Right now every ebook I ever bought is on my Touch but if I had to do a factory reset or if I replaced it, I wouldn't bother loading all my books.

Most books I read once and that's it. When I read a book a second time, it's always years later. By that time, my current ereader will be long gone.


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Old 06-17-2013, 04:36 PM   #52
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For your use, I'd agree with you completely. You probably won't even need all of the room you got on your Touch. I don't know if you like archiving your books on your computer, if you do, then years later you have a chance to go to your archive and find your old book. And may be Kobo would survive too.
But idea of a large on device collection of books works for extended trips, long hiking vacations, where you know your eink device would have enough charge, but would not have internet access.
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Old 06-17-2013, 09:58 PM   #53
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But idea of a large on device collection of books works for extended trips, long hiking vacations, where you know your eink device would have enough charge, but would not have internet access.
I think it's best to justify the feature by saying: some people want to carry their entire library with them.

I doubt that many people would read more than a hundred books if they went on vacation for a year, which the Kobo can handle reasonably well. Some people are talking about storing thousands of books on their device. That's not a vacation without Internet access. That's retirement without Internet access!
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Old 06-17-2013, 11:30 PM   #54
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I think it's best to justify the feature by saying: some people want to carry their entire library with them.

I doubt that many people would read more than a hundred books if they went on vacation for a year, which the Kobo can handle reasonably well. Some people are talking about storing thousands of books on their device. That's not a vacation without Internet access. That's retirement without Internet access!
I've got ~1650 books on my Aura at this time. It's not that I am going to read all of those books in the next month or two -- even I don't read that fast. However, I do like to read a mix of old and new books. Often after reading a new book, I'll go back and reread other books by the same author or books that I think have similar themes so it's convenient to have them easily accessible. If I want more, I can always boot up my laptop and check the rest of my library.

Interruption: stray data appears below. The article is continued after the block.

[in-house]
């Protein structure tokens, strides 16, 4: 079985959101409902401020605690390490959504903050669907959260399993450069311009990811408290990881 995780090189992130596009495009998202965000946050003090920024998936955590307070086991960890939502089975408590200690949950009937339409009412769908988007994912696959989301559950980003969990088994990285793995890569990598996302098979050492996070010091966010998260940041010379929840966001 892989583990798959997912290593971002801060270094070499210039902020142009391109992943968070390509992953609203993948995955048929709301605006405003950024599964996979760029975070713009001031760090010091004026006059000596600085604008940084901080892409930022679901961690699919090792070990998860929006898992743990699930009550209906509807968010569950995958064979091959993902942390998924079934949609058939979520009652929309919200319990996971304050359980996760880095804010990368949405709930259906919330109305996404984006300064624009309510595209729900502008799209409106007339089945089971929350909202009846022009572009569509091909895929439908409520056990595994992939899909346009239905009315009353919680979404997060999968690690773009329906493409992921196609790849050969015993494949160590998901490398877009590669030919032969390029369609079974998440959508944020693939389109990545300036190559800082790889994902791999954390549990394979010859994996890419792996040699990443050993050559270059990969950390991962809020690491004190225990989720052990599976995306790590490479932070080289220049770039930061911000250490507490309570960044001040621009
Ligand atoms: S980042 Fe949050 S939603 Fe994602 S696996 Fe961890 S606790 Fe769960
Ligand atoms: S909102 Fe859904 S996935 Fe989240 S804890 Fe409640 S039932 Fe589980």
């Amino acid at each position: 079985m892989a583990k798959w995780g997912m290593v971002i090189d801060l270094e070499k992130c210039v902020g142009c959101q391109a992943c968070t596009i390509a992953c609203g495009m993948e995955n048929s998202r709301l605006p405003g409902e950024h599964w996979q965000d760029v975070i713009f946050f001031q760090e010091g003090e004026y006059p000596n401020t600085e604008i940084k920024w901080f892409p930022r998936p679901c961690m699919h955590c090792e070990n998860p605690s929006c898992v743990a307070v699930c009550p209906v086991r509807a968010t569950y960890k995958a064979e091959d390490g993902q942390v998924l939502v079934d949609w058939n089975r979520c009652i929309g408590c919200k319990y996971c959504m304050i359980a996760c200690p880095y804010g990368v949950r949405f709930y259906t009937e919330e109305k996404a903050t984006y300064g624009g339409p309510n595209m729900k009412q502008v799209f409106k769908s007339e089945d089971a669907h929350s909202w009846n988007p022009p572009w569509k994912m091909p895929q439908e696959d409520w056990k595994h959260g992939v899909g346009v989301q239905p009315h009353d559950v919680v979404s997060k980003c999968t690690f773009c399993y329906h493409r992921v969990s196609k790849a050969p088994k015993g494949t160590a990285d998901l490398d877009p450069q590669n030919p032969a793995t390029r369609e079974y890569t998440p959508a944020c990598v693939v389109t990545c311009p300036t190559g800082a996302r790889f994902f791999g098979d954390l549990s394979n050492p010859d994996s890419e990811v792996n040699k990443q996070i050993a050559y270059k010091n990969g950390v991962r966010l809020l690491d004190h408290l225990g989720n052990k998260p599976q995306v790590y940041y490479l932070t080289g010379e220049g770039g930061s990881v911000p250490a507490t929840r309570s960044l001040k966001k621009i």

As for retirement without Internet access, going by my current reading statistics, with 1650 books and reading 8 hours per day, I've got about 7 months worth of books. A bit long for a vacation but waayyy too short for retirement.

Regards,
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Old 06-17-2013, 11:34 PM   #55
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Some people are talking about storing thousands of books on their device. That's not a vacation without Internet access. That's retirement without Internet access!
Indeed. But some people do just that. Also some people give Kobos as gifts to their parents and older friends and relatives, who aren't that good with computers, so that is exactly what they are aiming to do- giving them lifetime library on Kobo.
At the end it all boils down to personal preferences and personal style of using ebook reader.
No matter the style having a file browser would not hurt anybody's enjoyment of their Kobo.
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Old 06-17-2013, 11:53 PM   #56
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leslie_ms
For your use, I'd agree with you completely. You probably won't even need all of the room you got on your Touch. I don't know if you like archiving your books on your computer, if you do, then years later you have a chance to go to your archive and find your old book. And may be Kobo would survive too.
But idea of a large on device collection of books works for extended trips, long hiking vacations, where you know your eink device would have enough charge, but would not have internet access.
A long trip or hiking vacation, even 100 books is going to take very long trip or hiking vacation even if you are strolling along the hiking trail with your nose buried in your Kobo.

Perhaps an idea for the next Kobo commercial -- a couple walking along a hiking trail, beautiful scenery (mountains with snow on them, lakes, trees, wild flowers), various animals (big horn sheep, mountain goats, bears, deer, moose, etc.) popping in and out of view and the two of them with their noses buried in their ereaders totally oblivious to the beauty around them.

The reason that came to mind was a hiking trip near Banff where one couple was so engrossed in their guidebook that they never looked around at the real world.

Regards,
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Old 06-18-2013, 12:07 AM   #57